Will NATO Fight Russia over Ukraine? The Stability-Instability Paradox Says No

Meeting of NATO Ministers of Defense on March 16, 2022. Photo courtesy of NATO.

Guest post by Andrew Kydd

Many observers of the current war between Russia and Ukraine have expressed concern that NATO support for Ukraine could escalate the conflict to a direct major conventional war between NATO and Russia, and that from there it could easily escalate to a nuclear war. A group of foreign policy experts have proposed that NATO impose a “no-fly zone” over Ukraine, while other analysts have decried the escalatory potential of such a move. In a recent poll of international relations scholars, 40 percent thought a no-fly zone would lead to large-scale conventional war between NATO and Russia and 13 percent thought it could lead to nuclear war.

Emma Ashford and Joshua Shifrinson recently argued that the Ukraine war could easily escalate to a large-scale conventional war because of the “stability-instability paradox, in which states, stalemated in the nuclear realm, might be more willing to escalate in conventional terms.” The stability-instability paradox, combined with incentives to escalate, accidents, and efforts by allies to supply Ukraine with more controversial weapons like fighter aircraft, could push the two sides to war. They argue that painful concessions may be necessary to resolve the conflict and avoid disaster.

Escalation is obviously a central concern in this conflict, given that both sides have nuclear weapons and that an all-out war would be catastrophic. But the stability-instability paradox actually gives hope that escalation may be avoided, rather than additional reasons for fear.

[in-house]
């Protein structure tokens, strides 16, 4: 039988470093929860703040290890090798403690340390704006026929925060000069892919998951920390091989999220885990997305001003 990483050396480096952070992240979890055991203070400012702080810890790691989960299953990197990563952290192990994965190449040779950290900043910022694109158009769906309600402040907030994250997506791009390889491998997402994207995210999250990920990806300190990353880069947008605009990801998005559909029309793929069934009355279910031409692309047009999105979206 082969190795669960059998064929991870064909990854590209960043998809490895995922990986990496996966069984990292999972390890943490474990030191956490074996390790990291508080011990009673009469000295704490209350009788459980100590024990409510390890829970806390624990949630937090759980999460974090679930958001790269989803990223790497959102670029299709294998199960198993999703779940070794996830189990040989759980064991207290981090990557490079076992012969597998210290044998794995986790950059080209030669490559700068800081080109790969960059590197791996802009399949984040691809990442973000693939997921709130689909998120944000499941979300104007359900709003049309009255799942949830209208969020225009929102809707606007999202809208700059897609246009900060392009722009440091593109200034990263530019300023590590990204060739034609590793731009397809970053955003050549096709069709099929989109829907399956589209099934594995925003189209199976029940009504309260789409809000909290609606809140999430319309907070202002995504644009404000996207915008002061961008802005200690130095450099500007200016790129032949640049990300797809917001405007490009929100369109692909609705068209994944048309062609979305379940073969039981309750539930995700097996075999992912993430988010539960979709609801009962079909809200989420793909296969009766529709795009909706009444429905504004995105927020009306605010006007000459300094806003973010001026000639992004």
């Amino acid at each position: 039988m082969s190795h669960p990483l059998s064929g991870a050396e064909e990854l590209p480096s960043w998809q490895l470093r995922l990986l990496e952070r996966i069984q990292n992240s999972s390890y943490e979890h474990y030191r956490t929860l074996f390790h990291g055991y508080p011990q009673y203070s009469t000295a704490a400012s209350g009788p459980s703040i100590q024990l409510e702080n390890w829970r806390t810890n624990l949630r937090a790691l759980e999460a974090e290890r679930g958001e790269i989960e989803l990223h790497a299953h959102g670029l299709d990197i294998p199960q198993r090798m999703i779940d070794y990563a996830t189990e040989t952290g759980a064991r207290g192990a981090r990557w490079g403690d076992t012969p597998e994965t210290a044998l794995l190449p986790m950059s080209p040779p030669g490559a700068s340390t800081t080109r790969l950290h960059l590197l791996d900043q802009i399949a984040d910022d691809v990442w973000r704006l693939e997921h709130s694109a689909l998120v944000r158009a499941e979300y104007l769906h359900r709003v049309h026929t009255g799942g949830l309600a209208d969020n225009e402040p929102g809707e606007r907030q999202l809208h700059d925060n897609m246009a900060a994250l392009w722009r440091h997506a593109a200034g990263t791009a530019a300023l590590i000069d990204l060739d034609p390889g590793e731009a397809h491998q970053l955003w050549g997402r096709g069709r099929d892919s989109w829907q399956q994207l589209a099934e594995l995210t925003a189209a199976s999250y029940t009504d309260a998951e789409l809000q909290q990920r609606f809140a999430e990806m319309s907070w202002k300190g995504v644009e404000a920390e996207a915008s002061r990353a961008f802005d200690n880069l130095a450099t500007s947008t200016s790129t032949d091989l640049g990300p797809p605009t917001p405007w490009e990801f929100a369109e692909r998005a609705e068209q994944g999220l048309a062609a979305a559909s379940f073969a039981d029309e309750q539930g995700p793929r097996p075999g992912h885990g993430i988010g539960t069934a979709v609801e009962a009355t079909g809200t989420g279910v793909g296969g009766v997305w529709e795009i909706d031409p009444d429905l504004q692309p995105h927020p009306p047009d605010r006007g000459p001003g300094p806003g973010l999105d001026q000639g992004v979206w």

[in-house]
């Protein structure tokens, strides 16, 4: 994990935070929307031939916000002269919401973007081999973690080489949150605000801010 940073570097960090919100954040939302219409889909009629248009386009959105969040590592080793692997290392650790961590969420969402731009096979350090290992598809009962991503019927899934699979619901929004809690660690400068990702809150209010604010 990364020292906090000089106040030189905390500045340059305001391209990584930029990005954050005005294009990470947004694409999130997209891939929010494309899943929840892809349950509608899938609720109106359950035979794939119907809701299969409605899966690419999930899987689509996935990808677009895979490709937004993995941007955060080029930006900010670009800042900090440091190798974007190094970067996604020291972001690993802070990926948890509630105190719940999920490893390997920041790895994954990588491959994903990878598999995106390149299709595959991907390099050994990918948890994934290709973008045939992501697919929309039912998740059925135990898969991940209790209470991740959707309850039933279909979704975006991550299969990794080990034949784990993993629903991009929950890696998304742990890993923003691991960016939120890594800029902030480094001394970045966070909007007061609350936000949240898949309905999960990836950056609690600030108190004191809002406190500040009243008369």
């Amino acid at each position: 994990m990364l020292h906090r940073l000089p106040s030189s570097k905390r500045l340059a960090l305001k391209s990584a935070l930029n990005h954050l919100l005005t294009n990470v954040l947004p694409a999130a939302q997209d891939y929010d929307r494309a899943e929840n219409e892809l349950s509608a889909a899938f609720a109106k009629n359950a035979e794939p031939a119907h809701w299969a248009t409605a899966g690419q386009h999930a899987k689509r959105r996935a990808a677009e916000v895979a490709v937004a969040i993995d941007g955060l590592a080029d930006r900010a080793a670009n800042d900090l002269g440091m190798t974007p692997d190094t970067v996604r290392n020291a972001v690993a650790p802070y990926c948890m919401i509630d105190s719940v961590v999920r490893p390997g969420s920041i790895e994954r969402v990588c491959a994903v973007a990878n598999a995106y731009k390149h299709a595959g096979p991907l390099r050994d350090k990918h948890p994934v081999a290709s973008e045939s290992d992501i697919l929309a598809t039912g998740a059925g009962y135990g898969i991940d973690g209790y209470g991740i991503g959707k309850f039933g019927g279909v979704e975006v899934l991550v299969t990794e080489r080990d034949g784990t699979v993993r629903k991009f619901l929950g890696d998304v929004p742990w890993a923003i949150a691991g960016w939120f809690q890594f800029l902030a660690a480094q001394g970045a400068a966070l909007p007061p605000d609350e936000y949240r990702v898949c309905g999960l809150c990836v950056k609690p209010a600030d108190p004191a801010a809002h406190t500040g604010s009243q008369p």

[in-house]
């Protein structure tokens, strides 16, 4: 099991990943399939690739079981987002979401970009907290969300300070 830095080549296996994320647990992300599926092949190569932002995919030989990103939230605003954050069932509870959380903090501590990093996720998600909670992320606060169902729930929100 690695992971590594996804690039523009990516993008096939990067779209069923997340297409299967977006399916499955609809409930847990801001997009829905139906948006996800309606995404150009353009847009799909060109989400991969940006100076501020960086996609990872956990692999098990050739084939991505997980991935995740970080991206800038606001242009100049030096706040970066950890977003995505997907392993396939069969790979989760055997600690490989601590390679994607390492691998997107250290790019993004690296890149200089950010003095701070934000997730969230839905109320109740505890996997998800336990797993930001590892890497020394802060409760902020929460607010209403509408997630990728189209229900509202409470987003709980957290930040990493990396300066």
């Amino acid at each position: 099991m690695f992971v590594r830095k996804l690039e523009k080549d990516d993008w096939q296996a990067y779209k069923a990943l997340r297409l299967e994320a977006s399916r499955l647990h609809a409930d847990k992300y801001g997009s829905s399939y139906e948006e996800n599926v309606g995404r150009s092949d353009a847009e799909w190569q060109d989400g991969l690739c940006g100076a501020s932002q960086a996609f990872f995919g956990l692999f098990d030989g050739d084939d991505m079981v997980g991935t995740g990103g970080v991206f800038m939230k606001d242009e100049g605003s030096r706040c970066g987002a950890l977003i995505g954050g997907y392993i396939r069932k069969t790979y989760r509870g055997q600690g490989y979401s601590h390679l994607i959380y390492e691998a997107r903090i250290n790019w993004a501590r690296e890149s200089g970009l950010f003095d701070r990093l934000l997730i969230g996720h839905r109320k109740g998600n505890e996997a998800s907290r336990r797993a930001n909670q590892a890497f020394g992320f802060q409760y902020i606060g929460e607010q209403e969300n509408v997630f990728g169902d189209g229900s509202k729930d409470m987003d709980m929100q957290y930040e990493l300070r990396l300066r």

The stability-instability paradox posits three levels of conflict: low, medium, and high. The lowest level corresponds to terrorist attacks and proxy wars. The medium level is direct conventional war. The highest level is nuclear war. According to the theory, nuclear threats are most credible are when a state is losing a major conventional war and its existence is threatened. In such a case, it is easy to imagine a state ordering a nuclear strike, either out of a hope that it would turn the tide of battle, or in order to bring down its attacker. When two countries have nuclear weapons, the more powerful of the two can’t credibly threaten to escalate to direct conventional war, because if it did and it were winning, it would be subject to nuclear attack. So far so clear. Where the paradox comes in is that, since the more powerful conventional state can no longer threaten direct conventional war, the weaker state can now indulge in low-level attacks, safe in the knowledge that its adversary will be deterred from punishing it through direct conventional war. Nuclear parity deters large-scale conventional conflict, which paradoxically encourages low-level provocations and indirect conflicts.